Historically, the notion of construction grammar developed out of the ideas of "global rules" and "transderivational rules" in generative semantics, together with the generative semantic idea of a grammar as a constraint satisfaction system. George Lakoff's "Syntactic Amalgams" paper in 1974 (Chicago Linguistics Society, 1974) posed a challenge for the idea of transformational derivation.
Construction grammar was developed in the 1980s by linguists such as Charles Fillmore, Paul Kay, and George Lakoff. Construction grammar was developed in order to handle cases that intrinsically went beyond the capacity of generative grammar.
The earliest study was "There-Constructions," which appeared as Case Study 3 in George Lakoff's Women, Fire, and Dangerous Things. It argued that the meaning of the whole was not a function of the meanings of the parts, that odd grammatical properties of Deictic There-constructions followed from the pragmatic meaning of the construction, and that variations on the central construction could be seen as simple extensions using form-meaning pairs of the central construction.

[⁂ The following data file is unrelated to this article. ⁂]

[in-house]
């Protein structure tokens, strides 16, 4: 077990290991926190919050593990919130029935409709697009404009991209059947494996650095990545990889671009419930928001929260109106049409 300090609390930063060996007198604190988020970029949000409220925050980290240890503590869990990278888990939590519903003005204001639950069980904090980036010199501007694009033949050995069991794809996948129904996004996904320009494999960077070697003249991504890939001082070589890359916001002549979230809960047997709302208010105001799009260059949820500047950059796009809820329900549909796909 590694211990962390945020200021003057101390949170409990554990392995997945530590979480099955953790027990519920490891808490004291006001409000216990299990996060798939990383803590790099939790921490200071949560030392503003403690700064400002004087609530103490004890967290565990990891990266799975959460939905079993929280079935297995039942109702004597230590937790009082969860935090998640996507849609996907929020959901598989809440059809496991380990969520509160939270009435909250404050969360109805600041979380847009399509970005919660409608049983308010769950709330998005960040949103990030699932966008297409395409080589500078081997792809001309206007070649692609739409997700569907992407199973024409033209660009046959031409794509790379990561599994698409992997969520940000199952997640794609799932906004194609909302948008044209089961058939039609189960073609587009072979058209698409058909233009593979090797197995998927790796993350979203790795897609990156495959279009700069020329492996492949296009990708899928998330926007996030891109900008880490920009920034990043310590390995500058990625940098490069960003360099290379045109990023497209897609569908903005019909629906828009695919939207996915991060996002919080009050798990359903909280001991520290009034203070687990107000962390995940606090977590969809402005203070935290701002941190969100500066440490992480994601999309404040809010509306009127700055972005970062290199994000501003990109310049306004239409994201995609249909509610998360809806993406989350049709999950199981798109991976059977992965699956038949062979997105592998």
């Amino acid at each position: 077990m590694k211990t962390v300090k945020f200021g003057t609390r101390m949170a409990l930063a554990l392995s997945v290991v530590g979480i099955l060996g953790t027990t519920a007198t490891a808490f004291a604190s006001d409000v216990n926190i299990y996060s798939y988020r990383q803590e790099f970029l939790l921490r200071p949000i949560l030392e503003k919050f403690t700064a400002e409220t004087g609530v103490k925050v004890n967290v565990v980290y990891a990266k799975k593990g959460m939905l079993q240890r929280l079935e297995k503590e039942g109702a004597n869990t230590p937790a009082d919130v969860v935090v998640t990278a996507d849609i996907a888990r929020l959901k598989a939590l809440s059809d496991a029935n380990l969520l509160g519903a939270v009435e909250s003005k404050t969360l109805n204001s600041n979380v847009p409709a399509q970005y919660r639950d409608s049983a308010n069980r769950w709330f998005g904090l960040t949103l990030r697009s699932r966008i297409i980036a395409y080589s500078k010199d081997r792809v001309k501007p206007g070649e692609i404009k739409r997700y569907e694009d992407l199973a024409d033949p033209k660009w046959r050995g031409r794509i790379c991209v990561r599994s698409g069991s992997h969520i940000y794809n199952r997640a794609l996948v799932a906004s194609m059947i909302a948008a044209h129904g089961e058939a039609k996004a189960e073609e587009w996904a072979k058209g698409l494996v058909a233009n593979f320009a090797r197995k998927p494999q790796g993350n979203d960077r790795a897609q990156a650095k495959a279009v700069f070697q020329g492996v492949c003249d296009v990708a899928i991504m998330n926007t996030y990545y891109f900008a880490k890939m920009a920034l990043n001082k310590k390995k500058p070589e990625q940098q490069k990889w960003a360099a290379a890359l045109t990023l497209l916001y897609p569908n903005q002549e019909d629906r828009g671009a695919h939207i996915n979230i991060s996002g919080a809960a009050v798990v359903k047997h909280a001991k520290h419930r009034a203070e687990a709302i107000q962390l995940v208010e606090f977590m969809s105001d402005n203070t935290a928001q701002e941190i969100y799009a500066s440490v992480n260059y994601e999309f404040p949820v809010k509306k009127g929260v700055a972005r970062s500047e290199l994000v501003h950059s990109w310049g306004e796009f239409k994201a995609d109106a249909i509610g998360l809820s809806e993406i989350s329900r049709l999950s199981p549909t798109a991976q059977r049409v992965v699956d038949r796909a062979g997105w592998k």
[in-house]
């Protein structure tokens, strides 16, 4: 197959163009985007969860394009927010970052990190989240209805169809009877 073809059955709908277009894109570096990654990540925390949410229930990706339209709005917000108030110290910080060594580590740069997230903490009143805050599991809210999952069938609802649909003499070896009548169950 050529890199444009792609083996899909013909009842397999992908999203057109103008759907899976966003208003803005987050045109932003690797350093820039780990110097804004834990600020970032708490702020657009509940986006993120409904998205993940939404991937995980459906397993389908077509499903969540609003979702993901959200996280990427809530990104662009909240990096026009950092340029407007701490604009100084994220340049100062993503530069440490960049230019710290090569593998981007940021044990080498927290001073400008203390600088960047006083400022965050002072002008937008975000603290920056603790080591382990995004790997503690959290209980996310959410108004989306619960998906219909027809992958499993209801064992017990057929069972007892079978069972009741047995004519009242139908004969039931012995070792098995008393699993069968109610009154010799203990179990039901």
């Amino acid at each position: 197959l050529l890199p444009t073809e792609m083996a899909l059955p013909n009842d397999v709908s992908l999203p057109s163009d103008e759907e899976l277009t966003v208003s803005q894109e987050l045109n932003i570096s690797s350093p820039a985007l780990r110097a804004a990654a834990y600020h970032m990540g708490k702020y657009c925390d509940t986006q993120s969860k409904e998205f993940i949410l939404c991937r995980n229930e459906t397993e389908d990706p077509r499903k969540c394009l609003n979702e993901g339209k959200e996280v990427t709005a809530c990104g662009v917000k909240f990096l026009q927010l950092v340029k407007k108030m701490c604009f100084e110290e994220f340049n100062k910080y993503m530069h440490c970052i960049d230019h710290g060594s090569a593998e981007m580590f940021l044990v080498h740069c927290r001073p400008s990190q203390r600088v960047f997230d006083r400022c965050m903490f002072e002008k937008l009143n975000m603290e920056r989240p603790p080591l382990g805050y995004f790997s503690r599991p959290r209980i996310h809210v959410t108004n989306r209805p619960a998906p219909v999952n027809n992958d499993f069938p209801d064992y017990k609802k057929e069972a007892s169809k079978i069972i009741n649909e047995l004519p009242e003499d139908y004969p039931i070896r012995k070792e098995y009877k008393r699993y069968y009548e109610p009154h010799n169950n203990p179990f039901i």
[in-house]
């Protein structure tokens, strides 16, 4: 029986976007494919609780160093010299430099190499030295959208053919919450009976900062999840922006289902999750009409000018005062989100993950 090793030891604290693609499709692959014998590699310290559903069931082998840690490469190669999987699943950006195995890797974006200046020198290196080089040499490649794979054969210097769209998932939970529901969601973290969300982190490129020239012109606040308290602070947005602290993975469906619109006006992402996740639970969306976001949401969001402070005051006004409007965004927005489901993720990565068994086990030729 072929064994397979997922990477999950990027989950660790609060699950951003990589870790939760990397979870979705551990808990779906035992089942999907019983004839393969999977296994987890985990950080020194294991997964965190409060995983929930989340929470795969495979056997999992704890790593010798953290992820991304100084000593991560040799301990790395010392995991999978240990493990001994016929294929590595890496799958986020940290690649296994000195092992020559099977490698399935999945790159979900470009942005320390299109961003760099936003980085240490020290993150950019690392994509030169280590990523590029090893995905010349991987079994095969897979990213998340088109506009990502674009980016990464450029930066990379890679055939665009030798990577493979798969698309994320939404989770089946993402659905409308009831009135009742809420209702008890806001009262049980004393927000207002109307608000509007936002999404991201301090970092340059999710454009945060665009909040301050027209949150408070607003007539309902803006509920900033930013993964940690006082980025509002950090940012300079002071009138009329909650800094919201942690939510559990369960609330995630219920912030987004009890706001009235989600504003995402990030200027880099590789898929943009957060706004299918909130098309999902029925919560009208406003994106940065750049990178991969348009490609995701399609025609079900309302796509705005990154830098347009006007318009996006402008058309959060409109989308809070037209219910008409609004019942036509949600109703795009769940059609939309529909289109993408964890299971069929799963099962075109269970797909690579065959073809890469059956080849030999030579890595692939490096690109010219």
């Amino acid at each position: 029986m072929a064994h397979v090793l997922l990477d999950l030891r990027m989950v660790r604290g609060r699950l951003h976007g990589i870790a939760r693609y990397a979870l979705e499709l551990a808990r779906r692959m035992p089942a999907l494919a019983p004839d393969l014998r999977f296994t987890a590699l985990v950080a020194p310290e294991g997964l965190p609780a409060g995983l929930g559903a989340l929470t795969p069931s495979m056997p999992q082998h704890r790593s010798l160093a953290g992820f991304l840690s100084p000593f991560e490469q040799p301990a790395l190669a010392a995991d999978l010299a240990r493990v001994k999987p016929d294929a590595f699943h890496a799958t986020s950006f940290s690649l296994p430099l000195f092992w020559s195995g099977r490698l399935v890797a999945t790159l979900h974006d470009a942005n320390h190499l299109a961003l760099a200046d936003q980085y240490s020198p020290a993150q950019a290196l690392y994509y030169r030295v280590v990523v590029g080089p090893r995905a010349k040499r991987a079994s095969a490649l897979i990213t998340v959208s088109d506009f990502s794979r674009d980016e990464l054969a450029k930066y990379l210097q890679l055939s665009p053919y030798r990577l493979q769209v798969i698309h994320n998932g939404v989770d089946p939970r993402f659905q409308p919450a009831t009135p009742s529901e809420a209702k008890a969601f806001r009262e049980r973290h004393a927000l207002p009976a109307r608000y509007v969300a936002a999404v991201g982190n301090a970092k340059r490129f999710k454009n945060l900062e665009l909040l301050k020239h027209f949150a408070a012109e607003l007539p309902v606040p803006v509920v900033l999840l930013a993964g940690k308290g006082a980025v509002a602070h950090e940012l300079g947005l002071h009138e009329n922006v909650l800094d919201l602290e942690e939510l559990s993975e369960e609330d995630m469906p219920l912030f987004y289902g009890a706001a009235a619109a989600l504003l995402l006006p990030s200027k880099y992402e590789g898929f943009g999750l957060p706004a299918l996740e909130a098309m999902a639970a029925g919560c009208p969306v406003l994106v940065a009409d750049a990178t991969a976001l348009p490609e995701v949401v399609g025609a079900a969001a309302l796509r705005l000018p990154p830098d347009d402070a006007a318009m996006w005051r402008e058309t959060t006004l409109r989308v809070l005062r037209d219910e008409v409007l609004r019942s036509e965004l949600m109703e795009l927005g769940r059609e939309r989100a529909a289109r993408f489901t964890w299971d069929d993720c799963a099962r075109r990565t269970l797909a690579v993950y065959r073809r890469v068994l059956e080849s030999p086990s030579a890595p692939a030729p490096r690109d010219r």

Fillmore et al.'s (1988) paper on the English let alone construction was a second classic. These two papers propelled cognitive linguists into the study of CxG.